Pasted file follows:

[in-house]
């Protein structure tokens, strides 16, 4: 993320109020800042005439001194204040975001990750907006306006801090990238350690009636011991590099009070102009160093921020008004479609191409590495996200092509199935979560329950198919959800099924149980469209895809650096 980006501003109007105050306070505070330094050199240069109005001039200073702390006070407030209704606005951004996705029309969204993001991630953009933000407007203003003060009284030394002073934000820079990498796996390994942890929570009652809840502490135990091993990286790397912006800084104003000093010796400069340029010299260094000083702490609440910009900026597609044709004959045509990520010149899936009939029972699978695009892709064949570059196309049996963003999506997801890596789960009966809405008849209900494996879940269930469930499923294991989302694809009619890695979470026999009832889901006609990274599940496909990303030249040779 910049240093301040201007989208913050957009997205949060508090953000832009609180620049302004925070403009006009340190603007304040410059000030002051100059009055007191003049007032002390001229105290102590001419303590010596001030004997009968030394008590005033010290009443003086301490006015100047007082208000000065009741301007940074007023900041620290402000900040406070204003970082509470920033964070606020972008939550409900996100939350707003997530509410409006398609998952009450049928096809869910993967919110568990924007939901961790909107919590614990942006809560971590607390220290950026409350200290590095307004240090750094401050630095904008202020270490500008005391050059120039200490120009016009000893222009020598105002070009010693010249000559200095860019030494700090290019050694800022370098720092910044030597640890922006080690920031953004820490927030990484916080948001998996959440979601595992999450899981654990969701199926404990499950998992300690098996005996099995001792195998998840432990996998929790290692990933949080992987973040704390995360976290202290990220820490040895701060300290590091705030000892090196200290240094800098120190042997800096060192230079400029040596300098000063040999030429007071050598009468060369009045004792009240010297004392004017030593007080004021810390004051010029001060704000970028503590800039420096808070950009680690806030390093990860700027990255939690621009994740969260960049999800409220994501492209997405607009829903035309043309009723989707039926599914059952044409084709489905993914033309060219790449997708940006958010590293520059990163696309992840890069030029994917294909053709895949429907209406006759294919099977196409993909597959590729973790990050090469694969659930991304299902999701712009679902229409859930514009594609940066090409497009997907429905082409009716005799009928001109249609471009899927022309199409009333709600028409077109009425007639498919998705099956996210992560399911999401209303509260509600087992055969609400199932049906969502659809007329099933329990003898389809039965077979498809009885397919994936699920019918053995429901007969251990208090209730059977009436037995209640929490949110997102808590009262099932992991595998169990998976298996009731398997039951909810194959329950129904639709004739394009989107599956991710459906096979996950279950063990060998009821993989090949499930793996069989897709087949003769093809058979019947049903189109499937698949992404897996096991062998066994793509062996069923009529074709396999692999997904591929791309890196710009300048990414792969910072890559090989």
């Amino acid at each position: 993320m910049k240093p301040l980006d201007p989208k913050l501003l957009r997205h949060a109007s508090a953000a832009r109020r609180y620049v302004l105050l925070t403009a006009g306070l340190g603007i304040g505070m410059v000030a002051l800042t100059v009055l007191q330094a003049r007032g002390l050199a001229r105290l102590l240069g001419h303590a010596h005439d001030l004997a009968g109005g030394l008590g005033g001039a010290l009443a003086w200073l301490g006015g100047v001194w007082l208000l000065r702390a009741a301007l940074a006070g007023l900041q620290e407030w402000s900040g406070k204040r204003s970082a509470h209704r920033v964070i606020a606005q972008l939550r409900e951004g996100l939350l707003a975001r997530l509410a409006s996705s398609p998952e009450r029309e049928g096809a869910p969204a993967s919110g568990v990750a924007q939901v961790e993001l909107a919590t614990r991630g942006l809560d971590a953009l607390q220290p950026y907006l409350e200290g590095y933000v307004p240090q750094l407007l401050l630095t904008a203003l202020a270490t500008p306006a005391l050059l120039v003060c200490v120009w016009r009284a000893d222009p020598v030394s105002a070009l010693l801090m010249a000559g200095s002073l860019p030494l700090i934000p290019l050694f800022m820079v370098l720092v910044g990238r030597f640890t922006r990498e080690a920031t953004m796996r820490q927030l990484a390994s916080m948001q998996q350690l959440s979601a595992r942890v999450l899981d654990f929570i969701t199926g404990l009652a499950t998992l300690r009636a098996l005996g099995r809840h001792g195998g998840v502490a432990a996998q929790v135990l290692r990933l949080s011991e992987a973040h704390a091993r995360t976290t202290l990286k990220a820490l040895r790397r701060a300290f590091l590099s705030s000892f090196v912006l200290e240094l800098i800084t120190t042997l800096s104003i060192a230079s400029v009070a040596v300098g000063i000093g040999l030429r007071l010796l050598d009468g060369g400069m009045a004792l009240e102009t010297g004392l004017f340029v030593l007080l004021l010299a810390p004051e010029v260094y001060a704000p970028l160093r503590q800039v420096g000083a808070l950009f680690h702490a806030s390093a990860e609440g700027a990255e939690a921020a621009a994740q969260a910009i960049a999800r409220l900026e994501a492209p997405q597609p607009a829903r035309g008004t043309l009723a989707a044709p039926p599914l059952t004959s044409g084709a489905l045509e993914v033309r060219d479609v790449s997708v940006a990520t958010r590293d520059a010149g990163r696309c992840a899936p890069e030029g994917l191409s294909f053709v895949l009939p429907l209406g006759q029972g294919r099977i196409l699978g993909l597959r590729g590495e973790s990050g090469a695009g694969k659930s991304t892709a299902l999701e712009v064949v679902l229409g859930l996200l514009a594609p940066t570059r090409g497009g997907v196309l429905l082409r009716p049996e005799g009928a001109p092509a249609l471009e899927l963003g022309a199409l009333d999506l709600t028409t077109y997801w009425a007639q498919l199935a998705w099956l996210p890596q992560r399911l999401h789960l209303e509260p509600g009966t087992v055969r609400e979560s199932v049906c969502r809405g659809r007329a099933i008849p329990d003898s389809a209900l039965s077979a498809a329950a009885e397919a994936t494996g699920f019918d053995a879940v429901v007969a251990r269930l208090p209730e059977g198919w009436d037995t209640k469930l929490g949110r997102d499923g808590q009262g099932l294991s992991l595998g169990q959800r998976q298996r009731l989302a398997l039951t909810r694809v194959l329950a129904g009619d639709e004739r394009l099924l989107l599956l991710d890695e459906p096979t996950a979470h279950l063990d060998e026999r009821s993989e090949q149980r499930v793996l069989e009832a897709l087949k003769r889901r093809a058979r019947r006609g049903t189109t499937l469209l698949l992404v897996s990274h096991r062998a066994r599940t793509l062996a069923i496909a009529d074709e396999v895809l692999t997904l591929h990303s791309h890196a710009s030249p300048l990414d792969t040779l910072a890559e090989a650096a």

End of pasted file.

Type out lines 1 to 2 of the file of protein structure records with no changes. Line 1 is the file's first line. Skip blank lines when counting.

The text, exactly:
[in-house]
């Protein structure tokens, strides 16, 4: 993320109020800042005439001194204040975001990750907006306006801090990238350690009636011991590099009070102009160093921020008004479609191409590495996200092509199935979560329950198919959800099924149980469209895809650096 980006501003109007105050306070505070330094050199240069109005001039200073702390006070407030209704606005951004996705029309969204993001991630953009933000407007203003003060009284030394002073934000820079990498796996390994942890929570009652809840502490135990091993990286790397912006800084104003000093010796400069340029010299260094000083702490609440910009900026597609044709004959045509990520010149899936009939029972699978695009892709064949570059196309049996963003999506997801890596789960009966809405008849209900494996879940269930469930499923294991989302694809009619890695979470026999009832889901006609990274599940496909990303030249040779 910049240093301040201007989208913050957009997205949060508090953000832009609180620049302004925070403009006009340190603007304040410059000030002051100059009055007191003049007032002390001229105290102590001419303590010596001030004997009968030394008590005033010290009443003086301490006015100047007082208000000065009741301007940074007023900041620290402000900040406070204003970082509470920033964070606020972008939550409900996100939350707003997530509410409006398609998952009450049928096809869910993967919110568990924007939901961790909107919590614990942006809560971590607390220290950026409350200290590095307004240090750094401050630095904008202020270490500008005391050059120039200490120009016009000893222009020598105002070009010693010249000559200095860019030494700090290019050694800022370098720092910044030597640890922006080690920031953004820490927030990484916080948001998996959440979601595992999450899981654990969701199926404990499950998992300690098996005996099995001792195998998840432990996998929790290692990933949080992987973040704390995360976290202290990220820490040895701060300290590091705030000892090196200290240094800098120190042997800096060192230079400029040596300098000063040999030429007071050598009468060369009045004792009240010297004392004017030593007080004021810390004051010029001060704000970028503590800039420096808070950009680690806030390093990860700027990255939690621009994740969260960049999800409220994501492209997405607009829903035309043309009723989707039926599914059952044409084709489905993914033309060219790449997708940006958010590293520059990163696309992840890069030029994917294909053709895949429907209406006759294919099977196409993909597959590729973790990050090469694969659930991304299902999701712009679902229409859930514009594609940066090409497009997907429905082409009716005799009928001109249609471009899927022309199409009333709600028409077109009425007639498919998705099956996210992560399911999401209303509260509600087992055969609400199932049906969502659809007329099933329990003898389809039965077979498809009885397919994936699920019918053995429901007969251990208090209730059977009436037995209640929490949110997102808590009262099932992991595998169990998976298996009731398997039951909810194959329950129904639709004739394009989107599956991710459906096979996950279950063990060998009821993989090949499930793996069989897709087949003769093809058979019947049903189109499937698949992404897996096991062998066994793509062996069923009529074709396999692999997904591929791309890196710009300048990414792969910072890559090989």